Background: Whether B-type natriuretic peptide (BNP) levels can be used to screen for ventricular dysfunction in patients at risk of heart failure but without overt symptoms is not known. We examined the characteristics of a BNP test for identifying systolic and diastolic dysfunction in outpatients with stable coronary disease.
Methods: In a cross-sectional study of 293 outpatients who had stable coronary disease and no history of heart failure, we compared elevations in plasma BNP levels with echocardiography for the diagnosis of systolic dysfunction (ejection fraction <55%) and diastolic dysfunction (diastolic dominant pulmonary vein flow with ejection fraction > or =55%).
Results: A total of 48 patients (16%) had systolic dysfunction, and among the remaining 245 with preserved systolic function, 31 (13%) had diastolic dysfunction. At the standard cutpoint of >100 pg/mL, an elevated BNP level was 38% sensitive (80% specific) for systolic dysfunction and 55% sensitive (85% specific) for diastolic dysfunction. Negative likelihood ratios were 0.8 (95% confidence interval [CI]: 0.6 to 1.0) for systolic dysfunction and 0.5 (95% CI: 0.4 to 0.8) for diastolic dysfunction. Positive likelihood ratios were 1.9 (95% CI: 1.2 to 2.9) for systolic dysfunction and 3.8 (95% CI: 2.4 to 5.9) for diastolic dysfunction. Areas under the receiver operating characteristic curves were 0.59 (95% CI: 0.49 to 0.69) for systolic dysfunction and 0.79 (95% CI: 0.71 to 0.87) for diastolic dysfunction.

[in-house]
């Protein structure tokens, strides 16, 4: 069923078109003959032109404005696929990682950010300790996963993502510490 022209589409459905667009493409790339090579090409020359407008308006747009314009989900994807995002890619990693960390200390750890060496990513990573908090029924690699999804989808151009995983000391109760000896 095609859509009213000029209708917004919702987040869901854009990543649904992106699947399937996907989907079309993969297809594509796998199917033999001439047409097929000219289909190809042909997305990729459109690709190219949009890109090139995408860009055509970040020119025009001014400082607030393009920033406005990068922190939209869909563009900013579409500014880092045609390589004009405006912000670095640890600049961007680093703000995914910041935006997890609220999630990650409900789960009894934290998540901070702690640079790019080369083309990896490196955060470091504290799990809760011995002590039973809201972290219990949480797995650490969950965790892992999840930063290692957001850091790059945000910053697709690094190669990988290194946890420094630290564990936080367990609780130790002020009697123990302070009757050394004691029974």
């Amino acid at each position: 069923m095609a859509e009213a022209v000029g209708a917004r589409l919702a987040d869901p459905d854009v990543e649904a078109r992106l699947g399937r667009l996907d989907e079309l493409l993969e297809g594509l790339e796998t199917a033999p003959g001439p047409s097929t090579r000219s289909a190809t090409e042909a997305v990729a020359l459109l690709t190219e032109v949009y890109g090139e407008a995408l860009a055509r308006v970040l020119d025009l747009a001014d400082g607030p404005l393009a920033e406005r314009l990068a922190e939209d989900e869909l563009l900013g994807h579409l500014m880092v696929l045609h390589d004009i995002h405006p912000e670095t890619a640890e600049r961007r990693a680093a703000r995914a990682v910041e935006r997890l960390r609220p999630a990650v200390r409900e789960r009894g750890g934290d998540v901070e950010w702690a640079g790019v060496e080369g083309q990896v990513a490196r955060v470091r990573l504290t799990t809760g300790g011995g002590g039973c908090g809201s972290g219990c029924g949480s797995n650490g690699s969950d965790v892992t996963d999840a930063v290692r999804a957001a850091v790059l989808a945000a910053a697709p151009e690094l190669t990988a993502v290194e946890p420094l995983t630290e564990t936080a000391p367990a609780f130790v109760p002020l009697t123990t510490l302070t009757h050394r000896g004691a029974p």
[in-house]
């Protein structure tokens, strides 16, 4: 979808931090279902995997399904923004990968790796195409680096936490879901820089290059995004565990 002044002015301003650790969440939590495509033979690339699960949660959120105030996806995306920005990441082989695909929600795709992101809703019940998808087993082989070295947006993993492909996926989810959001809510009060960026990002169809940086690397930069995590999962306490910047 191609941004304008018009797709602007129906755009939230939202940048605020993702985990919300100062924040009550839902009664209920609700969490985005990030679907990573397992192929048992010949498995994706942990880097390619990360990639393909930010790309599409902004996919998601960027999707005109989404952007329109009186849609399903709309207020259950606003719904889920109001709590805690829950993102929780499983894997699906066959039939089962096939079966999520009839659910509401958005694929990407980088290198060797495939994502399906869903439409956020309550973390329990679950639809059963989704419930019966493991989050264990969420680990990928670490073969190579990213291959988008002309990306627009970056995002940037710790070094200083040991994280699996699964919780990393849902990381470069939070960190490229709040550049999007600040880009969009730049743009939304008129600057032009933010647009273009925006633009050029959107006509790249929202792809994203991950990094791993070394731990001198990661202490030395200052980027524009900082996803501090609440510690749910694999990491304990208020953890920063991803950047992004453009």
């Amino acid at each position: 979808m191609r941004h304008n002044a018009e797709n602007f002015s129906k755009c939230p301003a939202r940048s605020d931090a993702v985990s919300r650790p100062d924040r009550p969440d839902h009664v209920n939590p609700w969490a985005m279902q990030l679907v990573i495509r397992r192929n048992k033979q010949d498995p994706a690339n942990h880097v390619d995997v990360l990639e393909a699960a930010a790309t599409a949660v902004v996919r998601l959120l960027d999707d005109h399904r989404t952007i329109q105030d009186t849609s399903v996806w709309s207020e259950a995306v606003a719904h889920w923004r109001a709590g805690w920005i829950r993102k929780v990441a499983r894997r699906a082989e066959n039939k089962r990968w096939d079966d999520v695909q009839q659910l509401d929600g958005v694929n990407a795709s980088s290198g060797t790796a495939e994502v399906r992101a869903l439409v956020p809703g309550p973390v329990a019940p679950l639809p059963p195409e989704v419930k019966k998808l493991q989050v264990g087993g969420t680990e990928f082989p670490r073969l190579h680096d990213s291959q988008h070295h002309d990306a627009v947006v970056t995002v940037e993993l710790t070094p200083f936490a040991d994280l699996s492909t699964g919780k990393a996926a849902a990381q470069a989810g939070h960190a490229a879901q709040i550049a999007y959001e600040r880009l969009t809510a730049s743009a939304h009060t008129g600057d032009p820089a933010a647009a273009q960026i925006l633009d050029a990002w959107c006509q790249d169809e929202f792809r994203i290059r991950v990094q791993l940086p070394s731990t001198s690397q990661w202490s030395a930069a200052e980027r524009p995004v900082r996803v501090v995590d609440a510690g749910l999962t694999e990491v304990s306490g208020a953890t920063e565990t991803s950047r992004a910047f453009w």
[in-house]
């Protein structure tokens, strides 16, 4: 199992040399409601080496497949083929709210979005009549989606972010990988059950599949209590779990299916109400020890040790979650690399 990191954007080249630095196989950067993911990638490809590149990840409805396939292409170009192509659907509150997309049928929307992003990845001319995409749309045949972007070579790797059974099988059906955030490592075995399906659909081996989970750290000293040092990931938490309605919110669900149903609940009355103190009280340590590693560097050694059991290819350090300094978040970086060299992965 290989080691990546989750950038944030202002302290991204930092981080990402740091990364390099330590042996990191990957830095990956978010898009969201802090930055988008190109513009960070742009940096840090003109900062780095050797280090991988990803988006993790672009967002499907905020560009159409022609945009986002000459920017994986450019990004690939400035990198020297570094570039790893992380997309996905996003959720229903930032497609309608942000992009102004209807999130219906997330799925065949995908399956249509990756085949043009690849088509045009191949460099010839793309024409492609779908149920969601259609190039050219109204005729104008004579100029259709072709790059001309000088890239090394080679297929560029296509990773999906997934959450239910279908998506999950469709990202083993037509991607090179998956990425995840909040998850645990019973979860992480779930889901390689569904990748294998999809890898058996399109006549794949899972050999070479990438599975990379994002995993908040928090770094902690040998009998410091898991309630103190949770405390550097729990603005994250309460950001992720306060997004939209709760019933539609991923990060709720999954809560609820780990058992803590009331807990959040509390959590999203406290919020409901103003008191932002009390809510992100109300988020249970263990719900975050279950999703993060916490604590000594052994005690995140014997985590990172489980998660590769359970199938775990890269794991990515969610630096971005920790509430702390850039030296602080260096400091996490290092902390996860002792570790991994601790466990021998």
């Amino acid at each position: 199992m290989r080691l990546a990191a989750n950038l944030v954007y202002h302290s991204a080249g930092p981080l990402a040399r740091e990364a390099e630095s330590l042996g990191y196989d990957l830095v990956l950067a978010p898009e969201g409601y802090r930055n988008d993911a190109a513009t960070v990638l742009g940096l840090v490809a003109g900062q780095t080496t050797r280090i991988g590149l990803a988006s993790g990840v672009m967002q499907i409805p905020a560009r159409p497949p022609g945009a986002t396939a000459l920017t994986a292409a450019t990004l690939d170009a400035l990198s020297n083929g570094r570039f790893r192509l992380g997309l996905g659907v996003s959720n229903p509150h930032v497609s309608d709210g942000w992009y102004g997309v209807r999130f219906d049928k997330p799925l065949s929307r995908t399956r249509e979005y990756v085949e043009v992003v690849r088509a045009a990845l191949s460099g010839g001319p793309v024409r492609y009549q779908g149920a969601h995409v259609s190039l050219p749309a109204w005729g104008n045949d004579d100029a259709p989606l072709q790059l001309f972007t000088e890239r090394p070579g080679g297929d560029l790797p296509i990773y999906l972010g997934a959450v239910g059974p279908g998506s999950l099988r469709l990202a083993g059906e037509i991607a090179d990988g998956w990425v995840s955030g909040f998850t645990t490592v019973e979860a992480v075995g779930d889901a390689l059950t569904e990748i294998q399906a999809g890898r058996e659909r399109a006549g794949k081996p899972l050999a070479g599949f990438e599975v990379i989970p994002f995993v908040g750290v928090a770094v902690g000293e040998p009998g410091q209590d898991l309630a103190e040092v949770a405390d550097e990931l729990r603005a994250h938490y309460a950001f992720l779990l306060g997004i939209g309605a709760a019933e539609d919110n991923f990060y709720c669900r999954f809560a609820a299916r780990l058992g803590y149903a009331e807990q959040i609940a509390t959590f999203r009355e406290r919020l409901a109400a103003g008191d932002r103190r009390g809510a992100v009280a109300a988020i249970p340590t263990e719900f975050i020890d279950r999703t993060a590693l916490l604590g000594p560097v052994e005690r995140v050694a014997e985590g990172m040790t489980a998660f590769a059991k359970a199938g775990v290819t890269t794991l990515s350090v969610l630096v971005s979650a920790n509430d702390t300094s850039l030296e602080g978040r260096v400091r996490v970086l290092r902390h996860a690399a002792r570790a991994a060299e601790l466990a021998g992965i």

Conclusion: These data suggest that BNP is not a useful screening test for asymptomatic ventricular dysfunction in patients with stable coronary disease.